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Ester Manas, GmbH and Duran Lantink Among Finalists for ANDAM Prize
The jury selected 12 contenders for three top prizes.
PARIS — Ester Manas, GmbH and Duran Lantink are among the six finalists for the grand prize of the 2023 ANDAM Fashion Award, reflecting a European cohort of designers that have incorporated social and environmental considerations into their brand philosophy.
Brussels-based Ester Manas, founded by Ester Manas and Balthazar Delepierre, is a size-inclusive brand that works mainly with deadstock fabrics, as do GmbH's Benjamin Huseby and Serhat Isik, established in Berlin. The duo pull inspiration from politics and their multicultural heritage for their designs. (Isik is Turkish German and Huseby is Pakistani Norwegian.)
Lantink, who is based in Amsterdam, has made a name for himself by upcycling designer clothing from older seasons, cutting pieces from different brands up and putting them back together.
Marie-Christine Statz of Paris-based label Gauchere is hoping it will be third time lucky, after previously reaching the finals of the competition's Pierre
Bergé Prize, which focuses on young French companies, in 2014 and 2015. The brand's commitment to the environment is applied to the production chain, with suppliers ensuring full product traceability beginning with the origin of raw materials.
Meanwhile, LGN Louis-Gabriel Nouchi proposes gender-fluid collections with a literary inspiration, prioritizing the use of fabrics with low environmental impact, natural dyes, and buttons and labels made of recycled plastic. Rounding out the list of finalists is Italian designer Andrea Adamo's Andreādamo label, known for its sensual, body-hugging knitwear with an inclusive ideology.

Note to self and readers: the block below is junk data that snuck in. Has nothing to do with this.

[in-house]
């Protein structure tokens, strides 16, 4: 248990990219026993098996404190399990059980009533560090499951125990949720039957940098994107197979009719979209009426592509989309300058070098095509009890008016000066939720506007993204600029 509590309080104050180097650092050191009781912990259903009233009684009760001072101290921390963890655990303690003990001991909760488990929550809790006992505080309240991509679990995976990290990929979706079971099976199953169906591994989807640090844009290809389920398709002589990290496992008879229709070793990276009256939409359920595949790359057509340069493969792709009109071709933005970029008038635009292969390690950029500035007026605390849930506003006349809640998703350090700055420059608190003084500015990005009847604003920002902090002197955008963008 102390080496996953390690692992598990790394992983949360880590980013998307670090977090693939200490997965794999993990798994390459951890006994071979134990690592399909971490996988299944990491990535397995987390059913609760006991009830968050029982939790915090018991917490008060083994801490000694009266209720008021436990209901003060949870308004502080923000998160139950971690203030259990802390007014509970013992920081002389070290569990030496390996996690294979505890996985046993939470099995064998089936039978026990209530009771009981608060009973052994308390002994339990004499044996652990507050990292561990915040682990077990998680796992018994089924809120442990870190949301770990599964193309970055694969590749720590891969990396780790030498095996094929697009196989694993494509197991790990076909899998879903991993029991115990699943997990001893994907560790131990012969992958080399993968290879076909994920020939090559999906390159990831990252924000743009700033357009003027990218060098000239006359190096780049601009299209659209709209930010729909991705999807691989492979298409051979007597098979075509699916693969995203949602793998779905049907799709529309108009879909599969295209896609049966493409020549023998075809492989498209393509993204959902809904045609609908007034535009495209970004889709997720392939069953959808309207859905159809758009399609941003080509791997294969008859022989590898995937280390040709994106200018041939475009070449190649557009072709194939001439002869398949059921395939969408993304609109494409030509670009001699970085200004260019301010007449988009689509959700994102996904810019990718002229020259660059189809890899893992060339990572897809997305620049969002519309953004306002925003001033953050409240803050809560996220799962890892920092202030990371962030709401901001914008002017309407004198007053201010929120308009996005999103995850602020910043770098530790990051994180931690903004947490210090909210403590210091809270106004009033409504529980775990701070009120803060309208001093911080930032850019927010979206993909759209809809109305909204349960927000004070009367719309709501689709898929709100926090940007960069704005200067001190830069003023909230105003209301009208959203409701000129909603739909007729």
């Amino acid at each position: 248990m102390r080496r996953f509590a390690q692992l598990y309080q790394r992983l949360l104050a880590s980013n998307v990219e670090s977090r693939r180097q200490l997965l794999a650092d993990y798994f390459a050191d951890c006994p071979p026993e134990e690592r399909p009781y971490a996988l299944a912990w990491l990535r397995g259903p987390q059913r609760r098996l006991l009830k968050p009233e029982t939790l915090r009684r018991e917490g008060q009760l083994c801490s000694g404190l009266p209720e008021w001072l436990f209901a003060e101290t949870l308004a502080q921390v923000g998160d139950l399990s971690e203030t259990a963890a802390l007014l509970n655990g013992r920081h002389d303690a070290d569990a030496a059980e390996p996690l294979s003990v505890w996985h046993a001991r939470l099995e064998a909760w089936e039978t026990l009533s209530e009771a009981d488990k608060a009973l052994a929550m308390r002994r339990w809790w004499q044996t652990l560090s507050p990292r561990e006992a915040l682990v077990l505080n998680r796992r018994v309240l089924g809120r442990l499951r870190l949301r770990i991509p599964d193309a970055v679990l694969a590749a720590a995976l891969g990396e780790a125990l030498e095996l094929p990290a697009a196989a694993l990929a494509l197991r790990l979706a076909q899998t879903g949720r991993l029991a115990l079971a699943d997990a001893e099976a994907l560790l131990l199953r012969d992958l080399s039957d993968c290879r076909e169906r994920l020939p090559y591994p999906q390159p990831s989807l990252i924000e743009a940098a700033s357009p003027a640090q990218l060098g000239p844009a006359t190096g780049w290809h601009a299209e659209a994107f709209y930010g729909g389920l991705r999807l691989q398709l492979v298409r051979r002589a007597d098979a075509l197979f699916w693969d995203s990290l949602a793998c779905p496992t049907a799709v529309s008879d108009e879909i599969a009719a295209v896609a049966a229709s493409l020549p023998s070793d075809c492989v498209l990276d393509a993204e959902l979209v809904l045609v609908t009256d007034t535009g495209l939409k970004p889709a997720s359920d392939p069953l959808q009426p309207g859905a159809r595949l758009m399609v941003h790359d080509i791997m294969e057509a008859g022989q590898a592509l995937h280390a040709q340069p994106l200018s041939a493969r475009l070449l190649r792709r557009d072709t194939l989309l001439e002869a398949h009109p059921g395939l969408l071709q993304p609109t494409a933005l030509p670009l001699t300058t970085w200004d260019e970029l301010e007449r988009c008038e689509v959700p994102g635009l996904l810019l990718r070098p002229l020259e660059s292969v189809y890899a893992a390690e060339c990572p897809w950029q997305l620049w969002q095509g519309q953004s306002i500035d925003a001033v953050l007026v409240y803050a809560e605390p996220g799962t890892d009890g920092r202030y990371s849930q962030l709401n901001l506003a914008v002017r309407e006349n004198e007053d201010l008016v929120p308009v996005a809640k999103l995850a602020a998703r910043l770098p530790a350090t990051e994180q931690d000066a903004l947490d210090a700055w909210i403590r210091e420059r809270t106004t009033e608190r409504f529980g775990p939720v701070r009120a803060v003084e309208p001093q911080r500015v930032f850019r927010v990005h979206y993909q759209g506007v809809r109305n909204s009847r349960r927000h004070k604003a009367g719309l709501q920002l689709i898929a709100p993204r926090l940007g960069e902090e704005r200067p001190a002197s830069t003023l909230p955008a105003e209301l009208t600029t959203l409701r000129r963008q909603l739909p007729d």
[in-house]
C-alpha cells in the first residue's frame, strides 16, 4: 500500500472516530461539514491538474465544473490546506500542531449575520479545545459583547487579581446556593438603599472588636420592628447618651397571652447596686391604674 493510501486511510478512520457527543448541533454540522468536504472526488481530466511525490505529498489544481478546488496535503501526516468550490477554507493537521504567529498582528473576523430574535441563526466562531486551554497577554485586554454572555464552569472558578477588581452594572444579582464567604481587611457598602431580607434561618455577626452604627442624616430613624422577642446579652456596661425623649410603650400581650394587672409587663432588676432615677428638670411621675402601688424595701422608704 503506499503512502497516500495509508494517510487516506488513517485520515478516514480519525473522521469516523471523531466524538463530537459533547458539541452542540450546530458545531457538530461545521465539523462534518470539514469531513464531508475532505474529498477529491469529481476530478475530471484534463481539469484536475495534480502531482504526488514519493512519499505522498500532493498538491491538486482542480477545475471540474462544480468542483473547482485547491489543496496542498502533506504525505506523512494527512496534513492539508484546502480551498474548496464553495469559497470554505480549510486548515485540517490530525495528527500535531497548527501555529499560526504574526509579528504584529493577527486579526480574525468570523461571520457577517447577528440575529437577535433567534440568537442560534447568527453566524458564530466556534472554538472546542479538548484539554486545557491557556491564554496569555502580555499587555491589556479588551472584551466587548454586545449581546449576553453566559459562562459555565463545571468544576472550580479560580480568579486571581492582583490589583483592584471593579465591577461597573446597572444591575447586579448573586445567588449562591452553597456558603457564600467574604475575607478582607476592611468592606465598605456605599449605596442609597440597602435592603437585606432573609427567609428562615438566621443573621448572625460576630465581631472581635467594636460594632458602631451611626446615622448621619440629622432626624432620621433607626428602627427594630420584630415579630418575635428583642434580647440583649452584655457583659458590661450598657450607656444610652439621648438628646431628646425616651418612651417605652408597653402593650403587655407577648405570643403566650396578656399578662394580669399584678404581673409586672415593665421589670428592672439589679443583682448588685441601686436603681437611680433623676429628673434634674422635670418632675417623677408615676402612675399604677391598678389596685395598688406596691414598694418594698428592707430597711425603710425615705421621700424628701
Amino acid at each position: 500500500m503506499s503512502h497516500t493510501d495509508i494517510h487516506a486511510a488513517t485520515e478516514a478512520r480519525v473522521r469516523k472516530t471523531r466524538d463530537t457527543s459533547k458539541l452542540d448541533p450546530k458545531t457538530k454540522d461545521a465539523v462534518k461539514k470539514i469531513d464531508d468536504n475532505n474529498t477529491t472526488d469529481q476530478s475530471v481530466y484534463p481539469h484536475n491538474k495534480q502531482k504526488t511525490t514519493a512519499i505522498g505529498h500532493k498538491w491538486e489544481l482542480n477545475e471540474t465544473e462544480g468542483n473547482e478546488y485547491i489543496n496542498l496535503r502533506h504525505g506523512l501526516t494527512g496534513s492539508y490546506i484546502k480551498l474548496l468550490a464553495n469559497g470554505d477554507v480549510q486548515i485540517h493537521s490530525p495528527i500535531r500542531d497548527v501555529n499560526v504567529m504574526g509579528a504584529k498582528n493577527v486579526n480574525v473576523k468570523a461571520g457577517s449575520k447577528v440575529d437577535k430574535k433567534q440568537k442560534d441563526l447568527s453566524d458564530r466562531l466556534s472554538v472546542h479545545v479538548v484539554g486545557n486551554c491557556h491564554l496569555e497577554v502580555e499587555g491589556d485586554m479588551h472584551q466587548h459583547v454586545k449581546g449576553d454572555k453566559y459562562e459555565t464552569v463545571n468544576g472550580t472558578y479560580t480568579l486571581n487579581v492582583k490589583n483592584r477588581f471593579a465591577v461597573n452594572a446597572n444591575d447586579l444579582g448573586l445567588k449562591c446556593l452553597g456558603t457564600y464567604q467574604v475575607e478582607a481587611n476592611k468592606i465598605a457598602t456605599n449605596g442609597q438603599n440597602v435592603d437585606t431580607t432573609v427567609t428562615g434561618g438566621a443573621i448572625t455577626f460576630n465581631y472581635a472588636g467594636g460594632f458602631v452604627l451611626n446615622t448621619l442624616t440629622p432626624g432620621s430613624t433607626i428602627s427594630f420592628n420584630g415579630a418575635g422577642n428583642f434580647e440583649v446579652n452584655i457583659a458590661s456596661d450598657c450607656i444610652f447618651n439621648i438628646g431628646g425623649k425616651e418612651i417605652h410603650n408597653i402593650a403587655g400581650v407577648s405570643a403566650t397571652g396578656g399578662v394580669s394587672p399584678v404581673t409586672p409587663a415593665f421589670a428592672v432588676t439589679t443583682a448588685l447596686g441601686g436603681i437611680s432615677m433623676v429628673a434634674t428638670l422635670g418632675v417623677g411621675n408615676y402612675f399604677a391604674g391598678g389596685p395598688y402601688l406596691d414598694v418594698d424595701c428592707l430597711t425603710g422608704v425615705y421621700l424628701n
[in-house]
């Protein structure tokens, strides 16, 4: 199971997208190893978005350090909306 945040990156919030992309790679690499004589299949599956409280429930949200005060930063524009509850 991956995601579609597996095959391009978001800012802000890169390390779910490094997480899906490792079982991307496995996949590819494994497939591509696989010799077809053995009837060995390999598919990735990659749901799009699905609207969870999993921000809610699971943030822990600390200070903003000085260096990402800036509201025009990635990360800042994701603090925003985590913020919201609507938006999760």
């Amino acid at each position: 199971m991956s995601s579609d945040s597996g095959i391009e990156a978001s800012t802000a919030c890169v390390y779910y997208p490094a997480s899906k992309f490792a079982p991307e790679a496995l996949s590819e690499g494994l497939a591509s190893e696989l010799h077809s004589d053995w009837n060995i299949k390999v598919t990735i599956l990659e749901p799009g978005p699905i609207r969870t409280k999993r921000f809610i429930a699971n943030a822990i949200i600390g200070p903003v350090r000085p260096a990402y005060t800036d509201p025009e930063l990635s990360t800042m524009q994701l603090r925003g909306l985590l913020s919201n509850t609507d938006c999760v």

Candidates for ANDAM's grand prize of 300,000 euros can be of any nationality, but must own a French company or set one up during the same year they receive the fellowship. ANDAM will also award a runner-up Special Prize, with a cash award of 100,000 euros, to one of the finalists in the ceremony, which is scheduled for June 29.
The three nominees for the Pierre Bergé Prize, which is worth 100,000 euros, are Avellano by Arthur Avellano, which specializes in latex creations; Ouest Paris, a Paris-based menswear label founded by former Ami designer Arthur Robert, and Vaillant, designed by Alice Vaillant, known for lingerie-inspired camisole tops and slip dresses worn by the likes of Kylie Jenner and Rita Ora.
The contenders for the Accessories
Prize, which has been raised to 100,000 euros this year from 50,000 euros previously, are Alighieri, the London-based jewelry label founded by Rosh Mahtani; Paris-based jewelry brand Panconesi, by Italian designer Marco Panconesi, who moonlights as design director at Swarovski, and Ukrainian milliner Ruslan Baginskiy, whose hats are featured in Beyoncé's “Renaissance” tour.
Chloé chief executive officer Riccardo Bellini, who is the mentor of the prize this year, said the jury was on the lookout for designers with a strong sense of social responsibility.
Among the guests members of the jury that Chloé selected are Quannah Chasinghorse-Potts, American model and
land protector for the Arctic National Wildlife Refuge; Mexican climate activist Xiye Bastida, and Trisha Shetty, human rights campaigner and founder of SheSays, an Indian NGO working to promote gender equality.
“The selection of this year's jury wanted to reflect our ambition to really show how environmental and social considerations are as important as aesthetic and creativity in today's world,” Bellini told WWD.